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Started Apr 16, 2013 | Discussions thread
WD
WD
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Re: There is no longer a competitive "do it all" pro DX camera
In reply to PatMann, Apr 19, 2013

PatMann wrote:

The D300 and D300s users have begun to splinter off as their camera has become less optimal for various specializations in relation to the competition from full frame and mirrorless.

I bought my D300s about a year and a half ago to replace my declining D200 since it was still, for me, the best affordable one-camera option for a wide variety of photographic applications. The reason the D300s was that camera is that I shoot wildlife as well as other things, and DX is still the budget wildlife shooter's home - there is no $6,000-10,000 lens in my future.

IF Nikon had delivered some fast wide DX primes and a short tele f/2.8 DX zoom, DX could have kept up a bit more in the low light arena with one more stop of lens performance, instead of losing ground to the D600 for those who want to shoot events, night, low-light performance, etc., but don't need the durability of a weatherproof camera and the fast processor/shutter/mirror package and big buffer for action with RAW.

IF Nikon had delivered a D300x about a year ago with a 24mp sensor, and maybe a DX ultrawide prime and a DX PC lens, DX could have kept up in the resolution arena for those who want to shoot landscapes, architecture, etc. with near-medium-format resolution for big prints.

Now those shooters with serious needs for resolution or low light, where the D300 is no longer competitive, have supplemented or are planning to supplement their D300 or D300s with a D600 or a D800 or some other solution. Fewer than before will go back to a DX camera as their one and only when the D400 comes out. By not supporting DX as a complete system, Nikon has splintered their users into separate camps who have gone their separate ways, and splintered the market for a jack-of-all trades DX pro camera. The D400 will not have the success that the D300 line did, unless it's a real tech triumph that brings this format back to the front again.

Things that might make this happen, bringing back a true do-everything-well Swiss Army Knife of a DX top-of-the-line camera:

1. Finish out the DX lens line with at least 2-3 of these at intro with a roadmap for the rest: 24 mm f/1.4, 16mm or 18mm f/2, 14mm f/2.8, 9mm or 10mm f/3.5, 10-18mm f/2.8, 16mm PC-E, 16-55 f/2.8, 50-135 f/2.8. The lenses must be there this time to keep people in this format. We really expected them to follow the D300, but were abandoned here.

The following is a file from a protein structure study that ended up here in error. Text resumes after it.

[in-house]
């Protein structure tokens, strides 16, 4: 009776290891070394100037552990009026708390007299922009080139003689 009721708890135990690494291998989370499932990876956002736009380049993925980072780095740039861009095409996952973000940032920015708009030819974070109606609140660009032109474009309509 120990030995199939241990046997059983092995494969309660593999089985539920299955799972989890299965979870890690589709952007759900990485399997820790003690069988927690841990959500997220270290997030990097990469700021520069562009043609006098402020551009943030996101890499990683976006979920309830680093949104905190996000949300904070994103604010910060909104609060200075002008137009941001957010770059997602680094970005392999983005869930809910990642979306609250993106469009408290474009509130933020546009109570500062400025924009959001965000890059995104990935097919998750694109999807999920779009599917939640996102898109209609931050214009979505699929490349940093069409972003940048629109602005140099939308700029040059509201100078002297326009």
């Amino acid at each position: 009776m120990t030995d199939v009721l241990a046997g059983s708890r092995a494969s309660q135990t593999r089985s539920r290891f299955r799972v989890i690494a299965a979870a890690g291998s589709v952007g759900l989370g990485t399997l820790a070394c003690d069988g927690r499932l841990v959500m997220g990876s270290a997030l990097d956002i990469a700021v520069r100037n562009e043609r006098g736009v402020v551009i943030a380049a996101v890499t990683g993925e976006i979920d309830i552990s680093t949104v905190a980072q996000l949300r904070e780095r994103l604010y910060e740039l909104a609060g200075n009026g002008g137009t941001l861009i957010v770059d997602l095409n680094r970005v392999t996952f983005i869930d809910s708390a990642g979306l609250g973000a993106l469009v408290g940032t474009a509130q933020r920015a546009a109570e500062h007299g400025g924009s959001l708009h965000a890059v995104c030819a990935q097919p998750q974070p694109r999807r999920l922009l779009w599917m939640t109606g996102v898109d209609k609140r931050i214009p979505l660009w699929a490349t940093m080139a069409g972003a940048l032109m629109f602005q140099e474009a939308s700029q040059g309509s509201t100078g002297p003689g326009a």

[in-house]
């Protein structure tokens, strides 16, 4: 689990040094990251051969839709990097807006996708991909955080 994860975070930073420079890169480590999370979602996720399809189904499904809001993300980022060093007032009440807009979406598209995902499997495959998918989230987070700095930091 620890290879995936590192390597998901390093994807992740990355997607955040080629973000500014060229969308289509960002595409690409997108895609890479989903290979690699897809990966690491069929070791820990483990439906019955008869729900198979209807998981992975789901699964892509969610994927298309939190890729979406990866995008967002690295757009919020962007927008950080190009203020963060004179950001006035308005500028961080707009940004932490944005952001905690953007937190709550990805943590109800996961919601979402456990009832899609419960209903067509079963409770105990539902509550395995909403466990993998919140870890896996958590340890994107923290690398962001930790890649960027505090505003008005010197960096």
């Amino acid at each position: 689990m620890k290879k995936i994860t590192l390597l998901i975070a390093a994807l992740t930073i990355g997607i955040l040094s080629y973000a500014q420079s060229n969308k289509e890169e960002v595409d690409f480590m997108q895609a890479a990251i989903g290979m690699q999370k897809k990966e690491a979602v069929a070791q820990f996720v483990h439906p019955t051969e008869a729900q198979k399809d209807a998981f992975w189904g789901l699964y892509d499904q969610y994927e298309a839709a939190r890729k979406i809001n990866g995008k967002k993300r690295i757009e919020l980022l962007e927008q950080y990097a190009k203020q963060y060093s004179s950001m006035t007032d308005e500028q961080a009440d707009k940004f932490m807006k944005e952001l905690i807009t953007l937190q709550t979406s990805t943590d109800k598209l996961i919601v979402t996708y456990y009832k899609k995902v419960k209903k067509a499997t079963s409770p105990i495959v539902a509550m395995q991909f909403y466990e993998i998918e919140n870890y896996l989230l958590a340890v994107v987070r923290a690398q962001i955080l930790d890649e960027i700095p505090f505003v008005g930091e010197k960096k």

2. 24 mp sensor with good dynamic range for the landscapers and architecture/interior shooters.

3. 4k video with two or three key video lenses.

4. Wireless and GPS with no dongles or barnacles.

5. A true pro finder with screw-on accessories and readily replaceable screens for manual focus.

6. Electronic shutter with very high frame rate and flash syc at high speeds.

7. UHF radio flash commander.

8. On-sensor phase detect autofocus.

9. Price competitive with D800.

This could also be a plan for a top-of-the-line camera to introduce a new mirrorless range with its own lens set and F mount adapter. I'm a customer for either.

-- hide signature --

Pat

The last two lines are most prescient.

Why invest the resources to produce APS-C lenses you describe for a camera design in decline, the "pro" style DX dSLR.  Most DX cameras are sold to amateurs, not to be degrading, who will not want, use, or purchase these lenses.  The trend today is to FF by those who need/want these features.

But Nikon could produce a DX mirrorless system complete with these lenses at a lower price point with more compact size and steal the mlc market from Oly, Pana, Sony and Canon.  The momentum could rival or exceed that of the D70 and early Rebel.  Like you said, you'd be a customer.  So would I and so would a huge number of others!

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Warren

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